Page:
Some workers with disabilities worried after Walmart announces plan to change role of greeters

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CLEVELAND - Walmart's plan to change the role of its greeters has led some workers with physical disabilities to worry about their futures.

Last week Walmart told more greeters at stores across the country that their jobs will be eliminated in April, continuing a move it started in 2016.

Greeters will be replaced by the more physically demanding "customer host" position, which has added responsibilities. In addition to greeting customers, customer hosts will be required to lift 25 lb. packages while assisting with returns.

Facing public backlash, Walmart said it is working to place greeters in other jobs with the company, but greeters with disabilities are worried.

"When you do have limitations, you try to find ways to get outside of those and that's what a lot of us disabled guys, I hate to call myself that, but guys in chairs, or with cerebral palsy or whatever they might have, this really is the only way we can do something to feel gainful and meaningful," said former Walmart greeter Freddy Davison, who uses a wheelchair. "When those guys lose their job, it's taking away everything."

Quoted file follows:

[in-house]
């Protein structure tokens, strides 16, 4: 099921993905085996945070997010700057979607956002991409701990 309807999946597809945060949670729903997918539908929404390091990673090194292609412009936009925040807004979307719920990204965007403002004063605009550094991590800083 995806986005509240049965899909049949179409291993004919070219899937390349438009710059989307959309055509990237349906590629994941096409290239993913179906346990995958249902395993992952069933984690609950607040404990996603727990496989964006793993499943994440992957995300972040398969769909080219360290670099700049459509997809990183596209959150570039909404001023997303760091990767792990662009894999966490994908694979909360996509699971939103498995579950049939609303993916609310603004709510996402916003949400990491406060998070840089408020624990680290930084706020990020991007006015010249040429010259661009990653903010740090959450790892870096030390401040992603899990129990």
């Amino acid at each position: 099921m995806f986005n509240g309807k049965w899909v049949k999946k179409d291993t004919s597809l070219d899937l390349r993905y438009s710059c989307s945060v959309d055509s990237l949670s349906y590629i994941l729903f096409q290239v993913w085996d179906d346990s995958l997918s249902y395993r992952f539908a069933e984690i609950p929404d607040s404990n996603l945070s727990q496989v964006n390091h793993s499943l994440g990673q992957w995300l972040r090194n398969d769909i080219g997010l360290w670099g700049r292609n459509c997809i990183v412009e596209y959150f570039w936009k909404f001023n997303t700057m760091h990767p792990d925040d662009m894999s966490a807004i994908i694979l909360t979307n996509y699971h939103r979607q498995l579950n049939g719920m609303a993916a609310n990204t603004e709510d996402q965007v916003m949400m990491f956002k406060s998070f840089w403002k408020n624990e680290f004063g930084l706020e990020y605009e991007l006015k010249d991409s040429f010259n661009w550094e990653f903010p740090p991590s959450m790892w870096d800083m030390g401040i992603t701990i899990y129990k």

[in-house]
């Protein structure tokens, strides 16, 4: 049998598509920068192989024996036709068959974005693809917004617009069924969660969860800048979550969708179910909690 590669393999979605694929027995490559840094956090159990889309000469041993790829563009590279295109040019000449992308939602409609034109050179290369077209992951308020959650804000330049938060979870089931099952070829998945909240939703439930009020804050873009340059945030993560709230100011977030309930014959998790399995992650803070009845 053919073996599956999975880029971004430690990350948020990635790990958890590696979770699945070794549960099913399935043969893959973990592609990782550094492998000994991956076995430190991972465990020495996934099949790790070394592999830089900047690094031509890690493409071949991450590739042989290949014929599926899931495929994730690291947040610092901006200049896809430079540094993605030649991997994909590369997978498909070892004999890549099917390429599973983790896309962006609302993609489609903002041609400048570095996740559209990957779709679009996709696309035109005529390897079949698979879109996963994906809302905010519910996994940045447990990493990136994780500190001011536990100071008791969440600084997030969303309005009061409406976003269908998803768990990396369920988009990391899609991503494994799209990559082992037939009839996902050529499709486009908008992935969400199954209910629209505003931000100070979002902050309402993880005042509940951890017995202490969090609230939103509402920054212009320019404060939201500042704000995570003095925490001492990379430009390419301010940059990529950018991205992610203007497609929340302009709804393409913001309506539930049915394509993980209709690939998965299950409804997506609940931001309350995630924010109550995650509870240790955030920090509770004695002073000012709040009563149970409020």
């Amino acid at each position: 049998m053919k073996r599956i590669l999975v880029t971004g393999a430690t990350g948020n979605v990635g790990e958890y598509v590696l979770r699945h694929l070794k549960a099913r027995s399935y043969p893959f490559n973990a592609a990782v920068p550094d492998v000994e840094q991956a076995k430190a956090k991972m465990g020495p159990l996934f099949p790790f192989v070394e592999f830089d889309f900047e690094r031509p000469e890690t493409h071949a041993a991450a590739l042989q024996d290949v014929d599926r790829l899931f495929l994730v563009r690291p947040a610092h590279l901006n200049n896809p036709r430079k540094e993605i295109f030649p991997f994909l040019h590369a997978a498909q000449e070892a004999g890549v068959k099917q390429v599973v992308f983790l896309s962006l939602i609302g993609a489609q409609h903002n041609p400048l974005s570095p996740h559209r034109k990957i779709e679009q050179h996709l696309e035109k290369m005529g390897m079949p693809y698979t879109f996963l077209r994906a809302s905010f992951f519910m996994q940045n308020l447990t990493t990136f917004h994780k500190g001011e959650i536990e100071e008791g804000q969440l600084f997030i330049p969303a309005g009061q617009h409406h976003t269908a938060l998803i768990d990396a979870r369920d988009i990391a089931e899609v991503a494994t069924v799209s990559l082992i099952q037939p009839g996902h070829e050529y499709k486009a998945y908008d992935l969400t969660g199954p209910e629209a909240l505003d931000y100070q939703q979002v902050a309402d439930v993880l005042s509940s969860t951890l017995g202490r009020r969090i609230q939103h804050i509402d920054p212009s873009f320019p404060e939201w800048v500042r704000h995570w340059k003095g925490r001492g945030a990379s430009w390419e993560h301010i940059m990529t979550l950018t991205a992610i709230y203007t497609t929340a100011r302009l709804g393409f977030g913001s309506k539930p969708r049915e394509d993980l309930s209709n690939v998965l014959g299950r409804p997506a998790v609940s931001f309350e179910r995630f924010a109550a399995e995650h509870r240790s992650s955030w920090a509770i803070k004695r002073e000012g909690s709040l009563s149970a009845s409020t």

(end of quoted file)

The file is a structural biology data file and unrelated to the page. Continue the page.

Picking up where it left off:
Davison, who was beloved for singing to veterans at the Chardon Walmart store, said he was fired last month after missing work for two days due to health reasons.

Davison said similar absences were excused in the past and he wonders if the looming job change for greeters was another motive for his termination.

"I thought clearly it was a mistake because it just doesn't fit the Walmart I know, the company or the people I work with, I mean, it's a family kind of place," Davison said. "What's happening isn't at all in keeping with the core values of Walmart that I agree with."

Walmart said historically 80% to 85% of its greeters affected by the change have stayed with the company in the customer host role or another role. The company said it recognizes that workers with physical disabilities face a unique situation and it will extend the deadline for them to find a new Walmart job.

"With that in mind, we will be extending the current 60-day greeter transition period for associates with disabilities while we explore the circumstances and potential accommodations for each individual," a company spokesperson said in a statement. "This allows associates to continue their employment at the store as valued members of the team while we seek an acceptable, customized solution for all those involved."

Walmart said it has already made offers to some greeters, including those with disabilities.

Davison said he's fighting to get his job back.

"I'm hoping to get my job back because I know I love it there and I know the people like me there, too," he told FOX 8.

More on Walmart, here.

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